Our model finished with 96.9% mean average precision (mAP). By looking at a example prediction on one of our sample frames, we can see that it performs much better than the models we initially found, but it will work better once we use it with SAHI. 

Step 3: Analyze Occupancy

Once our model has trained, or if there is a model that already works well to suit your use case, we can move on to analyzing the data.

To run a model on a video, we can create a callback function that will run on each frame. We will use this function in later steps to process predictions from our model.

from roboflow import Roboflow
import supervision as sv
import numpy as np
import cv2


rf = Roboflow(api_key="ROBOFLOW_API_KEY_HERE")
project = rf.workspace().project("parking-lot-occupancy-detection-eoaek")
model = project.version("5").model


def callback(x: np.ndarray) -> sv.Detections:
    result = model.predict(x, confidence=25, overlap=30).json()
    return sv.Detections.from_inference(result)

Next, we will configure our detection zones. Supervision’s PolygonZone feature, which we will use to detect the vehicles in each zone of the parking lot, requires a set of points in order to identify where the zone is located, which can be generated using this online utility.

Annotating a zone using the PolygonZone online utility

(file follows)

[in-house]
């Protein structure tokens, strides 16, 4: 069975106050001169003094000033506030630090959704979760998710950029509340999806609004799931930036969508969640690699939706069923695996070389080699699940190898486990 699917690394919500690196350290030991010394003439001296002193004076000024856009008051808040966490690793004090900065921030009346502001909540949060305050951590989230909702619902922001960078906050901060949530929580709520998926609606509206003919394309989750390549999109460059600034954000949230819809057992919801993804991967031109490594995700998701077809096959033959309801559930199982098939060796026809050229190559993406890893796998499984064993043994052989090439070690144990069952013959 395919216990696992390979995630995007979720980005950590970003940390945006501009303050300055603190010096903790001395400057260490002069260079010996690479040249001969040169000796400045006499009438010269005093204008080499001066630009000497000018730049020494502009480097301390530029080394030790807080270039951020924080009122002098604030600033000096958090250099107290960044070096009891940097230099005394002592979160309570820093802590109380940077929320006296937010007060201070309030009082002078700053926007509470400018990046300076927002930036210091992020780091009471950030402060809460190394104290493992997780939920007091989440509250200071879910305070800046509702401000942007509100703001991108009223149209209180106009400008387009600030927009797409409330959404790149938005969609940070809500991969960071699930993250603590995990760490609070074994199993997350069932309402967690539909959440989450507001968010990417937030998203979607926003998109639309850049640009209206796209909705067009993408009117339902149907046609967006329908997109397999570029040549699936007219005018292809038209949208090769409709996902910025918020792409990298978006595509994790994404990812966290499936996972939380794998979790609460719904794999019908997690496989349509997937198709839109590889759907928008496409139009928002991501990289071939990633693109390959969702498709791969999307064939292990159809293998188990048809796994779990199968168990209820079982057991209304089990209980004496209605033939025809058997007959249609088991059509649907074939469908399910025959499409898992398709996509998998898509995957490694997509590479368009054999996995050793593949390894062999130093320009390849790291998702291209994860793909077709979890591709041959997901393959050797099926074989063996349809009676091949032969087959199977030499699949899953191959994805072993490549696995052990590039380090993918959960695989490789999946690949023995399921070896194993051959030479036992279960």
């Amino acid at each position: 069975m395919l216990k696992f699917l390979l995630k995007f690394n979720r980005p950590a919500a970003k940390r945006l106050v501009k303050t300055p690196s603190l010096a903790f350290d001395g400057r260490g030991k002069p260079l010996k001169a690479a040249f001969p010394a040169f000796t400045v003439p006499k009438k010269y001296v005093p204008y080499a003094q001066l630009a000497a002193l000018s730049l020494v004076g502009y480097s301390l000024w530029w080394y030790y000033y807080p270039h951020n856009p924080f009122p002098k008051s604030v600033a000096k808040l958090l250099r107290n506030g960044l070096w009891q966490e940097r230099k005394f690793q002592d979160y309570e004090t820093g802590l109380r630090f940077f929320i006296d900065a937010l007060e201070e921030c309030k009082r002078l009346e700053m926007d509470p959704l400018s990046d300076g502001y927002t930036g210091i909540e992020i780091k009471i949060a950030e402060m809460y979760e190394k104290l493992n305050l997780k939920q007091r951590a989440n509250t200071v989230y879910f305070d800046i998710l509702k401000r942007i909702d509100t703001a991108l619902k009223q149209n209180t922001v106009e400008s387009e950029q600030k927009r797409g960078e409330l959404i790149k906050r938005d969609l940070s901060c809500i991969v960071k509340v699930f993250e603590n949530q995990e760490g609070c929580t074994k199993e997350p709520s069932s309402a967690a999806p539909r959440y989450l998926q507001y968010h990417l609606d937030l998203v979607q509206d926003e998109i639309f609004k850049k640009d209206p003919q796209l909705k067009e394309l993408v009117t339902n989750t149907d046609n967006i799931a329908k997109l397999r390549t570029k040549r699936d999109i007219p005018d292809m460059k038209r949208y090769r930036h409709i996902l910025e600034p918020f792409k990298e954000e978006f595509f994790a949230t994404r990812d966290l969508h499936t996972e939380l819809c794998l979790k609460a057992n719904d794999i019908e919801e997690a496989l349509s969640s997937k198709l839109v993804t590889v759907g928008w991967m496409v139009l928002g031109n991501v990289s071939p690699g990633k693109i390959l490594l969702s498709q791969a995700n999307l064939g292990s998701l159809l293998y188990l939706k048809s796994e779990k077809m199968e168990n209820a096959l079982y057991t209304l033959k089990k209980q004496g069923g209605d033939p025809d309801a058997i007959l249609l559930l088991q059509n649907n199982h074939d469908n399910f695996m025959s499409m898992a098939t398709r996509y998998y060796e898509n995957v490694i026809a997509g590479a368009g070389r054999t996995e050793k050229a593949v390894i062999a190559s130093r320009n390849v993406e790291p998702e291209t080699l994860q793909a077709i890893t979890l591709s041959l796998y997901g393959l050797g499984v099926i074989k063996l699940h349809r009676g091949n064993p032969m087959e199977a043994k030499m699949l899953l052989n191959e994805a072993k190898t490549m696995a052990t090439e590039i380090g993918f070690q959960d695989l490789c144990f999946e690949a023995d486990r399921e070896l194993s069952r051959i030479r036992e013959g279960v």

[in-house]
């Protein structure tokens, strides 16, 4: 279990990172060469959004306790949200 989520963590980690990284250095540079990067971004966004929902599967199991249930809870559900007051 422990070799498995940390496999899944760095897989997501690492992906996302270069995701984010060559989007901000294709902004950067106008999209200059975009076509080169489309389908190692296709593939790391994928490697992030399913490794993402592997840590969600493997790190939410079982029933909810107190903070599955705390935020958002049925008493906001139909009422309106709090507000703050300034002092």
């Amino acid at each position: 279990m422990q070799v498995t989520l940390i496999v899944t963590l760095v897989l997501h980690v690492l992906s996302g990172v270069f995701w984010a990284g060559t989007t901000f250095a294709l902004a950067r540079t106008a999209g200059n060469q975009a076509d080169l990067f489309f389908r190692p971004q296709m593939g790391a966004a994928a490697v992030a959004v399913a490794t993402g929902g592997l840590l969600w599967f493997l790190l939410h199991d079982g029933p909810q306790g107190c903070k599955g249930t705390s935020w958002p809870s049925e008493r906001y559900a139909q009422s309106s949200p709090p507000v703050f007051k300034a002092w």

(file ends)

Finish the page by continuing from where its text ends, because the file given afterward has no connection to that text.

Annotating a zone using the PolygonZone online utility

Once we upload a example frame from our video and get the coordinates for our zone, in order to make it as easy as possible to calculate our metrics later, we will create an array with the name of the zone, the coordinates of the polygon zone and a number for the parking spaces in the zone, so that we can calculate percentage occupancy later. We can now move on to the next step of setting up Supervision.

For our use case, we will use the following features of Supervision:

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For the full code to set up all these Supervision functions, see the Colab notebook, as well as the documentation linked with each feature.

Now that we have everything we need to start running our detections, let’s try on a single image to see how it works.

image = cv2.imread("./frames/5.jpg")
image_wh = (image.shape[1],image.shape[0])
setup_zones(image_wh)

annotated_image, heatmap = process_frame(image)

sv.plot_image(annotated_image)
sv.plot_image(heatmap)
An annotated image and heatmap

Checking the annotations marked on the image, it looks like everything is being detected properly. Next, we will process the entire video.